computer games design games design games industry massively multiplayer

A little game called Minecraft…

I’m an idiot. It only just occured to me today to wonder how common a name “Markus Persson” actually is.

My first reaction on playing with Minecraft was: “Ah, this (much success, this quickly, with this style of game) is what the WurmOnline guys would have loved to achieve, I think”. Oh, the irony. Not that I expect the WO guys are unhappy with what they’ve achieved – WO is an achievement in and of itself, and continues to evolve in beauty and depth – but it’s too slow / too little to become a mainstream success. It’s a technical and personal success, not a business success. Unlike MC.

Now that I know it’s the *same* Markus – Wurm’s Markus_Persson from, and the author of Minecraft – I’m revisiting that first impression. Incidentally, in checking out this authorship, I saw I still have the 2nd highest post count on JGO (!), despite almost 5 years of personal absence. Wow. I really did talk a *lot* of crap, I guess ;)…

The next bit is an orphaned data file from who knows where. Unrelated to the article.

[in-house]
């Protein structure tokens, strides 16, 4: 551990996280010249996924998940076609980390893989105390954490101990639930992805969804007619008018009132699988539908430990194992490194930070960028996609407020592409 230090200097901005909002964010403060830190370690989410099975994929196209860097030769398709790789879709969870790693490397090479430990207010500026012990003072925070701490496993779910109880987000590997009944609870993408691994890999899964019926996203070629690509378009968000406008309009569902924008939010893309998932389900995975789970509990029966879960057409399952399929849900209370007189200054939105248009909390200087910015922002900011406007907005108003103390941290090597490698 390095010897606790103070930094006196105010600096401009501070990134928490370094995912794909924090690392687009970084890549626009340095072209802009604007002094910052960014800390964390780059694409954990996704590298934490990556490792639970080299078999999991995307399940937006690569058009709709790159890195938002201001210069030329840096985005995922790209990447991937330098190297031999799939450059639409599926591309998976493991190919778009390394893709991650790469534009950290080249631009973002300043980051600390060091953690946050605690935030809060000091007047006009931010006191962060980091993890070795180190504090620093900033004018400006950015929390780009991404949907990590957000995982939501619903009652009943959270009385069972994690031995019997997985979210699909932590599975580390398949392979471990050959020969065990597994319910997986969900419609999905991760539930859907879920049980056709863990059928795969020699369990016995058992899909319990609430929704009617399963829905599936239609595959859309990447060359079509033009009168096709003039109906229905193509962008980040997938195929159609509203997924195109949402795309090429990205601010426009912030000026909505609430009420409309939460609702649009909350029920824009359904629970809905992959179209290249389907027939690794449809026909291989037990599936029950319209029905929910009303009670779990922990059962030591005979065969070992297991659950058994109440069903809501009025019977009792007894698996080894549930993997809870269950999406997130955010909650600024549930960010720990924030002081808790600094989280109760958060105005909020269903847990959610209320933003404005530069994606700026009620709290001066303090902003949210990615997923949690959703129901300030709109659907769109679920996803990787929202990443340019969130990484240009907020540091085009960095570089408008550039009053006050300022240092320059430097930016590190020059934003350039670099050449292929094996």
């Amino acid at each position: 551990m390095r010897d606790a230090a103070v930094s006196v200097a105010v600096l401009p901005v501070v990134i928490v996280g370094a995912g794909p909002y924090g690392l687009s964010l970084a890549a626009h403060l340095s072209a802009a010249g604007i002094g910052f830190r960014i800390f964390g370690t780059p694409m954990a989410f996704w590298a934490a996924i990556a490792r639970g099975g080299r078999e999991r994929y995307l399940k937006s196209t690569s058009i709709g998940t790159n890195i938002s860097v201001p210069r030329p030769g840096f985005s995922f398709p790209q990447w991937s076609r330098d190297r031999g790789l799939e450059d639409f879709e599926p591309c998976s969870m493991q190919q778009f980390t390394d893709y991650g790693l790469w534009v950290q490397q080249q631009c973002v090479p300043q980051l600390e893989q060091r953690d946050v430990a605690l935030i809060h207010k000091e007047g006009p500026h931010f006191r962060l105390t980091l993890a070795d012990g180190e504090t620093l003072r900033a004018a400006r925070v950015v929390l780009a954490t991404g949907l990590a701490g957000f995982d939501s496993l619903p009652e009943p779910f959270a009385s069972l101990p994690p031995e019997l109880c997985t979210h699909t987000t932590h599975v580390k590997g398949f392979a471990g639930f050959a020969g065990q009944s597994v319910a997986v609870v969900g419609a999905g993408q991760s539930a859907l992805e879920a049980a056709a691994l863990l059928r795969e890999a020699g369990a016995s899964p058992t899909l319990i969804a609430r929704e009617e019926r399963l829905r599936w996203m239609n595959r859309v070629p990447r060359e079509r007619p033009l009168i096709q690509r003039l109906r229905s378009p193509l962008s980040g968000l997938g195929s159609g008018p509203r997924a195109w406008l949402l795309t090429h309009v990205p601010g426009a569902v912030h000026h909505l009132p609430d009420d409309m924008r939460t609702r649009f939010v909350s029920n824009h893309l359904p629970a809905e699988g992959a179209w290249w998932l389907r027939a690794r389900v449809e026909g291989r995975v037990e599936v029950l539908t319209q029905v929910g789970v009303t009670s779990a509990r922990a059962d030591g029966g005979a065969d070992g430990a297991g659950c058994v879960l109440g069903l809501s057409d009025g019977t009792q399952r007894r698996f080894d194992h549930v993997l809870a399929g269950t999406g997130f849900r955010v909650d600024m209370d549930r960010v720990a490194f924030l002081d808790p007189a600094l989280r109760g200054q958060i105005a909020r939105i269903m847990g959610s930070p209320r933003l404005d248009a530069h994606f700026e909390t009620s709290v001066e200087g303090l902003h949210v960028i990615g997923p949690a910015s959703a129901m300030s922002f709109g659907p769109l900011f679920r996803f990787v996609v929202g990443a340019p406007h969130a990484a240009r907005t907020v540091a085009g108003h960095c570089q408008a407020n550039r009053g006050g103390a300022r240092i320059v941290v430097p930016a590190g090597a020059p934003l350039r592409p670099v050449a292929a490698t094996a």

There are two things in MC that jumped out at me early on. The first one was pure simplicity. This game/world is bursting with a sense that someone has ended up with nothing left to take away.


The art has a nice style in and of itself. This is something I’ve often talked about with other veterans of making cheap games … mostly, that means indie developers (many of the folks from JGO, for instance – especially look at the 4k Java games contest, and look at the frequent winners such as Kev), but it also includes folks from the big-budget games industry, like Thomas Bidaux and Ken Malcolm. And, of course, Matt Mihaly, whose Earth Eternal started out explicitly using an art-style to keep production costs low.

It’s a trick. It’s the avoidance of the uncanny-valley. Make your art look deliberately cheap, instead of accidentally, and you can achieve the same level of pleasure in your audience as if you’d built photo-realistic graphics. As far as I recall, it’s even been tested (in movies and visual art) and found to be literally true.